What You Should Know About ‘LGBTQ’

[Note: This is the second in an occasional series explaining popular concepts and trends that affect the Christian community.]

The Concept: LGBTQ is an initialism that collectively refers to the lesbian, gay, bisexual, transgender, and Queer communities. In use since the 1990s, the term is an adaptation of the initialism LGB, which itself started replacing the phrase gay community beginning in the mid-to-late 1980s. The initialism has become mainstream as a self-designation and has been adopted by the majority of sexuality and gender identity-based community centers and media in the United States.

Definitions: Throughout the following list of definitions I’ve chosen to use terms and denotations that are commonly accepted by those who identify as LGBTQ. The one exception will be to use the term homosexual, rather than “gay” when referring to people attracted to members of the same sex. (The Gay & Lesbian Alliance Against Defamation considers the term “homosexual” to be offensive and recommends that journalists use the term “gay.”)

Gay – Until the mid-twentieth century, the term gay was originally used to refer to feelings of being “carefree”, “happy”, or “bright and showy”, though it also added, in the late 17th century, the meaning “addicted to pleasures and dissipations” implying a that a person was uninhibited by moral constraints. In the 1960s, the term began to be used in reference to people attracted to members of the same sex who often found the term “homosexual” to be too clinical or critical. Currently, the term “gay” is used to refer to men attracted to men, though it is also used colloquially as an umbrella term to include all LGBTQ people.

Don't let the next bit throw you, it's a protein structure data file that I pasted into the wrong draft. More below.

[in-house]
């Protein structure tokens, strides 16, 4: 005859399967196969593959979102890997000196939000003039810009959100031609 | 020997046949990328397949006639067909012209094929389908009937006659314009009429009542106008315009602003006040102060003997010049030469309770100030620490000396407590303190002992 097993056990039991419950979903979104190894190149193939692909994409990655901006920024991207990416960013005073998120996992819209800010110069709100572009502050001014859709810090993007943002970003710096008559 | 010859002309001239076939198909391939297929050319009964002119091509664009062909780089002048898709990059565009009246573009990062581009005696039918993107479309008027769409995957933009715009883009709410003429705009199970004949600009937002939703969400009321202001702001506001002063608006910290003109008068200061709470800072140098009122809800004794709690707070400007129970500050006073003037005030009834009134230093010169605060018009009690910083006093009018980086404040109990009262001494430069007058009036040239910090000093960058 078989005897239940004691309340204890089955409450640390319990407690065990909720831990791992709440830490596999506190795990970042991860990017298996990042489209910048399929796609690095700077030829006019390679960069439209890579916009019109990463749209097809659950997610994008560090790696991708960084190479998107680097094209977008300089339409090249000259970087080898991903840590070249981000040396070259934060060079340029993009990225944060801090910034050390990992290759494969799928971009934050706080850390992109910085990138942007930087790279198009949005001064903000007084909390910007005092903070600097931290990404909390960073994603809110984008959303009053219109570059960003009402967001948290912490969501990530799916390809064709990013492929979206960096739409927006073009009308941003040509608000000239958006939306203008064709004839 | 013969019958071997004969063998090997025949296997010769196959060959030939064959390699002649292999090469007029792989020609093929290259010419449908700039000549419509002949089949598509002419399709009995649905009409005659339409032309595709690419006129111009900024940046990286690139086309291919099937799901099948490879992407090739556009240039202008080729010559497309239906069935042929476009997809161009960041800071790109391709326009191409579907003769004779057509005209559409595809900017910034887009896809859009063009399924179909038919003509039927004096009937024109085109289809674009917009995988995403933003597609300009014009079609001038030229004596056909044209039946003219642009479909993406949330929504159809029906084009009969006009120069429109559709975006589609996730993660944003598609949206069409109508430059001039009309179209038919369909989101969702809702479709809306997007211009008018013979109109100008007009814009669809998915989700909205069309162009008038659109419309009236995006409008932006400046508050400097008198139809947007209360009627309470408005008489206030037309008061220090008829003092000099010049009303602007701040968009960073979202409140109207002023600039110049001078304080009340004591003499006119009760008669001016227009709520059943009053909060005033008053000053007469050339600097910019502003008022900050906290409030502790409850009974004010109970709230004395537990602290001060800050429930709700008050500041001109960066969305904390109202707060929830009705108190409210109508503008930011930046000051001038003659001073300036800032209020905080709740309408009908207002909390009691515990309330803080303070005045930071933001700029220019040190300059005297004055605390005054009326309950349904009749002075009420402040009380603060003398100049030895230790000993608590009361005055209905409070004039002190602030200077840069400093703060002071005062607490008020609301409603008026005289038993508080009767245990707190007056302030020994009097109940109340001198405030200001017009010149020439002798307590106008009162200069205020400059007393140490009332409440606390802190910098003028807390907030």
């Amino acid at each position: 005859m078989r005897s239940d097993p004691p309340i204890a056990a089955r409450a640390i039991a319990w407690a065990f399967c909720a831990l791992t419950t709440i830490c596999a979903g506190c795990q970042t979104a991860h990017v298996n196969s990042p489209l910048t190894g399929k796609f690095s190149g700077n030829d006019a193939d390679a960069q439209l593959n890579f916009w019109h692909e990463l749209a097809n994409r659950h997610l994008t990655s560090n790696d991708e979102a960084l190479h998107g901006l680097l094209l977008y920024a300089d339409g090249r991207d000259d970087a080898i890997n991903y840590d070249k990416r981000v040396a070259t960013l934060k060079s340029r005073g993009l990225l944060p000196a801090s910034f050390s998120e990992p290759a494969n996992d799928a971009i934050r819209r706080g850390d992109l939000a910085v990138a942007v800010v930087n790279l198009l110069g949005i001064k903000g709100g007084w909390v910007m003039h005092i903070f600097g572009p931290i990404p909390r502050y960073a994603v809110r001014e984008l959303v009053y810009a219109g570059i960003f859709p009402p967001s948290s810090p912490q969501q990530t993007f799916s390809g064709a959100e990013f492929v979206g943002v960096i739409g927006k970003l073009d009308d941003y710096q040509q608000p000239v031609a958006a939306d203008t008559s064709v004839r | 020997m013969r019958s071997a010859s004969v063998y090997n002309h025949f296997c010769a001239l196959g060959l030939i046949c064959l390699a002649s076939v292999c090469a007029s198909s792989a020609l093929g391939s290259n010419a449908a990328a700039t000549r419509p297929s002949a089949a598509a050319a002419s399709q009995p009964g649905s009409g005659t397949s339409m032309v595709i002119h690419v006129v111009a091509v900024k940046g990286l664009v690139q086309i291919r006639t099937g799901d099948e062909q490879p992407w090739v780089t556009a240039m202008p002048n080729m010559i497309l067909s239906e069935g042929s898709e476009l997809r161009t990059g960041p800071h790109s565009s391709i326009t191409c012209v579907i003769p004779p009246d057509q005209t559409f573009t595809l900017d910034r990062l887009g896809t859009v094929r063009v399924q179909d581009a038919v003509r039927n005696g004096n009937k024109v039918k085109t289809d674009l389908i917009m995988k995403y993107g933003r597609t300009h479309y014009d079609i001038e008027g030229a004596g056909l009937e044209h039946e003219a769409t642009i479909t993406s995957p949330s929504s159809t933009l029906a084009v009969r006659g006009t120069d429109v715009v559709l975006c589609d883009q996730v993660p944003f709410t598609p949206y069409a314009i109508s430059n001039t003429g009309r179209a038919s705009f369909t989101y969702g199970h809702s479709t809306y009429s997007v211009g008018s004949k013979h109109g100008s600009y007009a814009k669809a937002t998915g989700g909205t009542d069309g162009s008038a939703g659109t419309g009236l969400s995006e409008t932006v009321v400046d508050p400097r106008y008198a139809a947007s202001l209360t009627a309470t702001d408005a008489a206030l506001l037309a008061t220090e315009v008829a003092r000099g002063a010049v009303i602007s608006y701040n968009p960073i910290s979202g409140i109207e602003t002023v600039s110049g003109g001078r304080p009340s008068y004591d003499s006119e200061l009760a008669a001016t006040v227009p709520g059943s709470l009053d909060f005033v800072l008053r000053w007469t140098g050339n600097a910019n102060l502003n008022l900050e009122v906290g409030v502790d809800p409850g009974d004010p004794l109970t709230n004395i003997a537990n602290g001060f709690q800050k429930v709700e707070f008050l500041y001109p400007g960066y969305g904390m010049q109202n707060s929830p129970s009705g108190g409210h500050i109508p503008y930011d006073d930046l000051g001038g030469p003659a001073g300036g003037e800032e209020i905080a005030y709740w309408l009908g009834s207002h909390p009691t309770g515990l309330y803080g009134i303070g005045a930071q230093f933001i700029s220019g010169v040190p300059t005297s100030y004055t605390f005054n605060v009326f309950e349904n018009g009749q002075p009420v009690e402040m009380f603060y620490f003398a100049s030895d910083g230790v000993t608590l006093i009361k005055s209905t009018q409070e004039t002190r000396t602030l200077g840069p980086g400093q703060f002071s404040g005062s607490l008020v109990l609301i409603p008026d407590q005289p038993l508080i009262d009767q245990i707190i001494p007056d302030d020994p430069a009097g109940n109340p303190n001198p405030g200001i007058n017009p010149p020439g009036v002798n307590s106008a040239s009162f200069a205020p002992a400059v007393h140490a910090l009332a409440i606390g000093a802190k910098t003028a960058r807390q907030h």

Lesbian – The term most widely used in the English language to describe sexual and romantic attraction between females. (The word is derived from the name of the Greek island of Lesbos, home to Sappho (6th century BC), a female poet that proclaimed her love for girls). The term “gay and lesbian” became more popular in 1970s as a way of acknowledging the two broad sexual-political communities that were part of the Gay liberation movement.

Bisexual – A person who is attracted to two sexes or two genders, but not necessarily simultaneously or equally. Although the term used to be defined as a person who is attracted to both genders or both sexes, that has been replaced by the number two since the LGBT community believes there are not only two sexes (e.g., there are also intersex and transsexual) and there are not only two genders (see transgender). Within the LGBTQ community, a person that is sexually attracted to more than two biological sexes or gender identities is often referred to as pansexual or omnisexual.